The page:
The Narendra Modi government is mulling restoring the traditional rights of Tamil Nadu fishermen in Katchatheevu, an uninhabited island of 285 acres, sandwiched between India and Sri Lanka in the Palk Bay, with the BJP hoping the move could lift its political fortunes in the southern state.The government will push Sri Lanka to implement “in letter and spirit” the 1974 agreement reached between Indira Gandhi and Sirimavo Bandaranaike, then prime ministers of India and Sri Lanka, on the island.This will have to be done by withdrawing the “Executive Instructions” issued in 1976 without questioning Sri Lanka’s “sovereignty” over Katchatheevu, sources aware of the internal discussions in the BJP told the Indian newspaper, Deccan Herald.
Sources added that the discussions were “ongoing” at “various levels” including reaching out to Tamil political parties in Sri Lanka. The recent visit of TN BJP chief K Annamalai to Sri Lanka is also part of the outreach. Many feel the instructions issued in 1976 “superseded the provisions of the legally valid” pact between India and Sri Lanka, thus making Katchatheevu a subject of dispute in the Palk Bay.While the 1974 agreement gave away Katchatheevu, which was part of the territory ruled by the Rajah of Ramanathapuram, to Sri Lanka, the 1976 pact drew the maritime boundary between India and Sri Lanka in the Gulf of Mannar and Bay of Bengal.
“We cannot disturb the agreement signed in 1974. We are now finding ways and means to implement the agreement in letter and spirit. All we plan is to ask Sri Lanka to invoke Article 6 of the Katchatheevu pact. If Sri Lanka agrees, the issue can be sorted through Exchange of Letters between foreign secretaries of both countries,” a source in the know said.Another source said the time is “ripe” to push forward on the issue. “With fast-changing geopolitical situation in the region, we believe Sri Lanka will slowly come around and accept the rights of our fishermen,” the source said.
“The opinion within the party is that time is ripe to push this cause, with Sri Lanka beginning to realise that India can always be relied upon, given PM Ranil (Wickremesinghe) is pro-India.”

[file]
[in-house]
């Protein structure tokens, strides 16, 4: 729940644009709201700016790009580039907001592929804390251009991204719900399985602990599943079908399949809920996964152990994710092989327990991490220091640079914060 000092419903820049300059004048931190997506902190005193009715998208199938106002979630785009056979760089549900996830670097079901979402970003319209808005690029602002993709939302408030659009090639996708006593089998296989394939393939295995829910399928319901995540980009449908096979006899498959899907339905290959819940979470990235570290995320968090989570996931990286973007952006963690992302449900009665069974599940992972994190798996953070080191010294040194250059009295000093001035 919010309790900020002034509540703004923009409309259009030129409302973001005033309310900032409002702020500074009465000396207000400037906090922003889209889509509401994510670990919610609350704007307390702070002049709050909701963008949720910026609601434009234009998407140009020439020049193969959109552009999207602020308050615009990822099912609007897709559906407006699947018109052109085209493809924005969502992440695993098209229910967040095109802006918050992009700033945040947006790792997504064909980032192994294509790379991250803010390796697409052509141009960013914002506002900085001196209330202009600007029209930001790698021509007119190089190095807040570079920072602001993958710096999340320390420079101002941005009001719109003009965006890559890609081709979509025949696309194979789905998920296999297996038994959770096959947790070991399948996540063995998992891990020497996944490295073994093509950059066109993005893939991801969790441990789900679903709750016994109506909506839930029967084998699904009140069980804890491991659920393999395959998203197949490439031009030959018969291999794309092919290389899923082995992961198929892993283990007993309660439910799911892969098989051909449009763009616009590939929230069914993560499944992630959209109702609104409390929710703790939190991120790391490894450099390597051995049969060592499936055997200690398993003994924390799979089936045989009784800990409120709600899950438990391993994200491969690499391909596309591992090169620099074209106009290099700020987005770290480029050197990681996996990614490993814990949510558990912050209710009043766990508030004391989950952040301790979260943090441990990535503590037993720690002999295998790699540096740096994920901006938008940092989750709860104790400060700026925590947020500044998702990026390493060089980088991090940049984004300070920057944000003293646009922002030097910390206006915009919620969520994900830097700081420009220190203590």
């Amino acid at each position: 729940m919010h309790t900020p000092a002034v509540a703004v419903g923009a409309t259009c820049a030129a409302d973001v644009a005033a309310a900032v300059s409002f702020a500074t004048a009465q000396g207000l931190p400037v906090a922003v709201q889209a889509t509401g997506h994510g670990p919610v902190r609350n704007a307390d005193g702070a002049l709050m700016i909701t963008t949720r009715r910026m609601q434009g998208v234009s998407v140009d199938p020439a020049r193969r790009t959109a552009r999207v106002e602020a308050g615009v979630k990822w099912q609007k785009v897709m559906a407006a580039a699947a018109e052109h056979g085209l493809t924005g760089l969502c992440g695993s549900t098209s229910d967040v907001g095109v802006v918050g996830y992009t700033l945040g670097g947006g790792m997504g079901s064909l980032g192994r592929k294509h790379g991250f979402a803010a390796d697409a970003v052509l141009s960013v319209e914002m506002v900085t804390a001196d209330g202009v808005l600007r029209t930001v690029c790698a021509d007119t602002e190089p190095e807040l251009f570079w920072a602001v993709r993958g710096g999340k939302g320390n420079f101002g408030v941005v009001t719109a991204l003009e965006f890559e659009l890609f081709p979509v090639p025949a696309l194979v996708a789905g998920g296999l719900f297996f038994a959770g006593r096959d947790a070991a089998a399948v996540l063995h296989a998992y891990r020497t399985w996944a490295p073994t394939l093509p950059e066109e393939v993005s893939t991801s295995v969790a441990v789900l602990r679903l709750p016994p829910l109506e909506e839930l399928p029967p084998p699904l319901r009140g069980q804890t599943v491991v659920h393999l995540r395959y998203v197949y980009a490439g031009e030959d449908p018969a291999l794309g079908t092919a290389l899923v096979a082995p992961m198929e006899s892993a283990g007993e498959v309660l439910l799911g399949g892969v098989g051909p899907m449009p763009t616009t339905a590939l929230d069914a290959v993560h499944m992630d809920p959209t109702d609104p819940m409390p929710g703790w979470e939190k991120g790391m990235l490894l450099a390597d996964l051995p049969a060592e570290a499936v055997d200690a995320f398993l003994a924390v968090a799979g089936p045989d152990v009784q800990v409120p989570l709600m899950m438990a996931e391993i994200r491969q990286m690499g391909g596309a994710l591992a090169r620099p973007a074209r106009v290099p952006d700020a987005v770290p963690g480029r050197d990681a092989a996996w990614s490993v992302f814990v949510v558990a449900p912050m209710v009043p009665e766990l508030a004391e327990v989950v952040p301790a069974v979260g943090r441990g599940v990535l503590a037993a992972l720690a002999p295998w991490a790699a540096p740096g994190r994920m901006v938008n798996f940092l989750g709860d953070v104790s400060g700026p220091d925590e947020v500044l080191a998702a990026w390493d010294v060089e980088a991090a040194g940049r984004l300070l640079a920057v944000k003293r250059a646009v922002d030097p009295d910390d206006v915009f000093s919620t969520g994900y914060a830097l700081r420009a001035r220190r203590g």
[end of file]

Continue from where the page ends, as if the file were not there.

Articles 5 and 6 of the 1974 agreement categorically assert the right to access of the Indian fishermen and pilgrims to Katchatheevu and state that the “vessels of Sri Lanka and India will enjoy in each other’s waters such rights as they have traditionally enjoyed therein”.
However, fishermen from India were prohibited from fishing in the Sri Lankan territorial waters around Katchatheevu in 1976 following the signing of an agreement on the maritime boundary. The battle for fish in the Palk Bay has often ended in Indian fishermen being attacked by Sri Lankan Navy for “transgressing” into their waters.The BJP, which is yet to make major inroads in Tamil Nadu, feels a “solution” to the long-standing issue will give the party the much-needed momentum ahead of the 2024 Lok Sabha polls and provide a chance to get into the Tamil psyche. Political analysts feel that it might also allow the BJP to needle the DMK and the Congress by pointing out that it has restored the rights “surrendered by them,” to Tamil fishermen
Senior journalist and Lanka expert R Bhagwan Singh said: “If BJP succeeds in its efforts, it will certainly help the saffron party in the coming elections.”
But a source said the move will “take time”. “We don’t want to rush and create an impression we are forcing Sri Lanka. We will take it slow. We will take every stakeholder into confidence and reach an amicable settlement with Sri Lanka. All we want to do is restore traditional rights of our fishermen,” the source said.CM Stalin also raised the issue at an event on Thursday, telling Modi that this is the “right time” to retrieve Katchatheevu.